Everything You Need to Know About Taxidermy
Taxidermy has been practiced for thousands of years. Embalmed animals have even been discovered along with mummies in ancient Egypt. Taxidermy is done as a hobby as well as for professional reasons. Everything from skull cleaning beetles to freeze drying is part of the interesting process that is taxidermy. The following information includes everything you should know about this fascinating process.
What is Taxidermy?
In simplest terms, taxidermy is preserving an animal’s body. Some definitions even describe taxidermy as an art. There is an artistic element to creating pieces that often involve woodworking and molding. There are several ways taxidermy can be done.
- One method uses just the skin of the animal. The taxidermist will discard the bones. This might include using scales, feathers, and fur.
- Another form of taxidermy uses mostly man-made items when recreating an animal.
- Finally, an individual may want to keep as much of the animal as possible. This would include the skull and other bones as well as skin and fur.
Why is it Done?
There are several reasons why people would want to preserve an animal, bird, or fish. Sometimes hunters want to preserve and showcase big game that they keep and mount as trophies. Zoos, universities, and museums will often have the bones and skins of real animals in their displays and exhibits. Keeping animals preserved in a variety of ways can be used for educational purposes. Sometimes individuals want to preserve a beloved pet to keep in their home.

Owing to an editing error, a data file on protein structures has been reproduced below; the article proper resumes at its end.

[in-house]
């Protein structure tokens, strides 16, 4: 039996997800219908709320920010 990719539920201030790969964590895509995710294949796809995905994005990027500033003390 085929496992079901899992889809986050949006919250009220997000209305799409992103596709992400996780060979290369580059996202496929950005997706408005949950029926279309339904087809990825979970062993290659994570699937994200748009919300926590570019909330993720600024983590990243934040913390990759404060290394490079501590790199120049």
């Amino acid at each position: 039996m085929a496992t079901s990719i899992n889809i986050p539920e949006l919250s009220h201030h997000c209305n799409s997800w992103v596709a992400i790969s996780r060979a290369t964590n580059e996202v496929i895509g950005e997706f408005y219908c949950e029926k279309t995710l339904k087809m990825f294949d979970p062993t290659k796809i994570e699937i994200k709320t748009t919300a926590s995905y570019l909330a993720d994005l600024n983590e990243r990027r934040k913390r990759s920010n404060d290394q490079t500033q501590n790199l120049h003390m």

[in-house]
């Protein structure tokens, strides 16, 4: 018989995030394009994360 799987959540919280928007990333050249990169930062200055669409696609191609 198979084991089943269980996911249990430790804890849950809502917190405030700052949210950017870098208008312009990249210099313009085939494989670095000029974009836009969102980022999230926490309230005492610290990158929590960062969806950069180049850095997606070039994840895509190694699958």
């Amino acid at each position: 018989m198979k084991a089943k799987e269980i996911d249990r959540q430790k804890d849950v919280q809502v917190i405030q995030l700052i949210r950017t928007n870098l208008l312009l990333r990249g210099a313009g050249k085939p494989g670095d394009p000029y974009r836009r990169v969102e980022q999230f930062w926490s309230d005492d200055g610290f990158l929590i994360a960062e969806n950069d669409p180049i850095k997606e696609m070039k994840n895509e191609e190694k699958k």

How is it Completed?
The first step usually involves skinning the animal. This is also called caping. The skin must be cleaned and tanned. Cleaning the bones is sometimes part of the process. Some people will boil them until everything literally falls off. The melting fat, however, soaks into the bones when boiling. This leaves the skull yellow and greasy. Dermestid beetles are a type of skull cleaning beetles that are used to clean bones, especially skulls, for taxidermy purposes. It’s necessary to have thousands of adult beetles and larvae to adequately clean larger skulls. The result will be a clean skull that is natural looking.
Are There Unusual Aspects to Taxidermy?
Taxidermy isn’t your run-of-the-mill hobby and there are many things about it people would find fascinating. Some of the first taxidermy projects were stuffed with rags or sawdust. This meant that some of them often looked disfigured instead of realistic. Another interesting fact is that in 1880 the United States had the first taxidermy contest. The winner displayed two male orangutans fighting. Finally, arsenic was sometimes used as a preservative when creating displays.